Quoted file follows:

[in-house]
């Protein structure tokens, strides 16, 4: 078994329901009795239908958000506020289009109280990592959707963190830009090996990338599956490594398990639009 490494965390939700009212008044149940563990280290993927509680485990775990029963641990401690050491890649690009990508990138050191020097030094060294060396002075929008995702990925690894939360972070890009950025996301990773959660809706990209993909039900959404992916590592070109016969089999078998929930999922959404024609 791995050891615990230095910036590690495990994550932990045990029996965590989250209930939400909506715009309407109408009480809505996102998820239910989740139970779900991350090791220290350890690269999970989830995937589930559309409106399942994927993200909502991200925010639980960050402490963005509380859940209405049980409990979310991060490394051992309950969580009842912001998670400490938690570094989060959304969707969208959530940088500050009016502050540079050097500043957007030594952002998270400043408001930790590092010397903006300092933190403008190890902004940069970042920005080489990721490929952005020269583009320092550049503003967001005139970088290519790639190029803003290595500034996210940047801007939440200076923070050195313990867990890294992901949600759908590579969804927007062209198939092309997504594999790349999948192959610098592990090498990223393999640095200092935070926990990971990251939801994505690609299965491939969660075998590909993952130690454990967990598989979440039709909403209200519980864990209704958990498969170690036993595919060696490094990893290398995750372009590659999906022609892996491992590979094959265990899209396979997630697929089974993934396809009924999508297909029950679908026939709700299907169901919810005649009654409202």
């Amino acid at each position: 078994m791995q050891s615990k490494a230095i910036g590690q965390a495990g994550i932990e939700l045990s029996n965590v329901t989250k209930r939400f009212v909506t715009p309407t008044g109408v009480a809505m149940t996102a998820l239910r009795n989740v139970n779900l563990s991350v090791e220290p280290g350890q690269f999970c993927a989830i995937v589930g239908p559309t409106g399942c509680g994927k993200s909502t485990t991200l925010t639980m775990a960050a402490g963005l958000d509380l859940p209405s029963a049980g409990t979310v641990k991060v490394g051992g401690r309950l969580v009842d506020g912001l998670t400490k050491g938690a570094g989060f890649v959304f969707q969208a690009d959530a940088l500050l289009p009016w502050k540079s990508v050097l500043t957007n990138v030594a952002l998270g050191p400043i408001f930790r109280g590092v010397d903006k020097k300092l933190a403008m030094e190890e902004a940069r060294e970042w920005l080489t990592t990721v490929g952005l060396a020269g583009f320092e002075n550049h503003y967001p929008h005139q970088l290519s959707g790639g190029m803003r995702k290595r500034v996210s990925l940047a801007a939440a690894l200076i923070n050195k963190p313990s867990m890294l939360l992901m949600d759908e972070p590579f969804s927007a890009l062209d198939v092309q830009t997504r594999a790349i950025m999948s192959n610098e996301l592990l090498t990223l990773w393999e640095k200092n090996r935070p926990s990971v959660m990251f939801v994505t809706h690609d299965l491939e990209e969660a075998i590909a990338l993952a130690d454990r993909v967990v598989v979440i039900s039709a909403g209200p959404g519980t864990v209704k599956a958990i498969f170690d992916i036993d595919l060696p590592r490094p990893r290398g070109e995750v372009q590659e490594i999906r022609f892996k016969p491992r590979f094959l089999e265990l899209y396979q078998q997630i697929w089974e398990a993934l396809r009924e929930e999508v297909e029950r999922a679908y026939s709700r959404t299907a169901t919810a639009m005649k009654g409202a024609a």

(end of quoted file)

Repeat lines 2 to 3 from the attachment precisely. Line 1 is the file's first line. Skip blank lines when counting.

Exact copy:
């Protein structure tokens, strides 16, 4: 078994329901009795239908958000506020289009109280990592959707963190830009090996990338599956490594398990639009 490494965390939700009212008044149940563990280290993927509680485990775990029963641990401690050491890649690009990508990138050191020097030094060294060396002075929008995702990925690894939360972070890009950025996301990773959660809706990209993909039900959404992916590592070109016969089999078998929930999922959404024609 791995050891615990230095910036590690495990994550932990045990029996965590989250209930939400909506715009309407109408009480809505996102998820239910989740139970779900991350090791220290350890690269999970989830995937589930559309409106399942994927993200909502991200925010639980960050402490963005509380859940209405049980409990979310991060490394051992309950969580009842912001998670400490938690570094989060959304969707969208959530940088500050009016502050540079050097500043957007030594952002998270400043408001930790590092010397903006300092933190403008190890902004940069970042920005080489990721490929952005020269583009320092550049503003967001005139970088290519790639190029803003290595500034996210940047801007939440200076923070050195313990867990890294992901949600759908590579969804927007062209198939092309997504594999790349999948192959610098592990090498990223393999640095200092935070926990990971990251939801994505690609299965491939969660075998590909993952130690454990967990598989979440039709909403209200519980864990209704958990498969170690036993595919060696490094990893290398995750372009590659999906022609892996491992590979094959265990899209396979997630697929089974993934396809009924999508297909029950679908026939709700299907169901919810005649009654409202």
């Amino acid at each position: 078994m791995q050891s615990k490494a230095i910036g590690q965390a495990g994550i932990e939700l045990s029996n965590v329901t989250k209930r939400f009212v909506t715009p309407t008044g109408v009480a809505m149940t996102a998820l239910r009795n989740v139970n779900l563990s991350v090791e220290p280290g350890q690269f999970c993927a989830i995937v589930g239908p559309t409106g399942c509680g994927k993200s909502t485990t991200l925010t639980m775990a960050a402490g963005l958000d509380l859940p209405s029963a049980g409990t979310v641990k991060v490394g051992g401690r309950l969580v009842d506020g912001l998670t400490k050491g938690a570094g989060f890649v959304f969707q969208a690009d959530a940088l500050l289009p009016w502050k540079s990508v050097l500043t957007n990138v030594a952002l998270g050191p400043i408001f930790r109280g590092v010397d903006k020097k300092l933190a403008m030094e190890e902004a940069r060294e970042w920005l080489t990592t990721v490929g952005l060396a020269g583009f320092e002075n550049h503003y967001p929008h005139q970088l290519s959707g790639g190029m803003r995702k290595r500034v996210s990925l940047a801007a939440a690894l200076i923070n050195k963190p313990s867990m890294l939360l992901m949600d759908e972070p590579f969804s927007a890009l062209d198939v092309q830009t997504r594999a790349i950025m999948s192959n610098e996301l592990l090498t990223l990773w393999e640095k200092n090996r935070p926990s990971v959660m990251f939801v994505t809706h690609d299965l491939e990209e969660a075998i590909a990338l993952a130690d454990r993909v967990v598989v979440i039900s039709a909403g209200p959404g519980t864990v209704k599956a958990i498969f170690d992916i036993d595919l060696p590592r490094p990893r290398g070109e995750v372009q590659e490594i999906r022609f892996k016969p491992r590979f094959l089999e265990l899209y396979q078998q997630i697929w089974e398990a993934l396809r009924e929930e999508v297909e029950r999922a679908y026939s709700r959404t299907a169901t919810a639009m005649k009654g409202a024609a």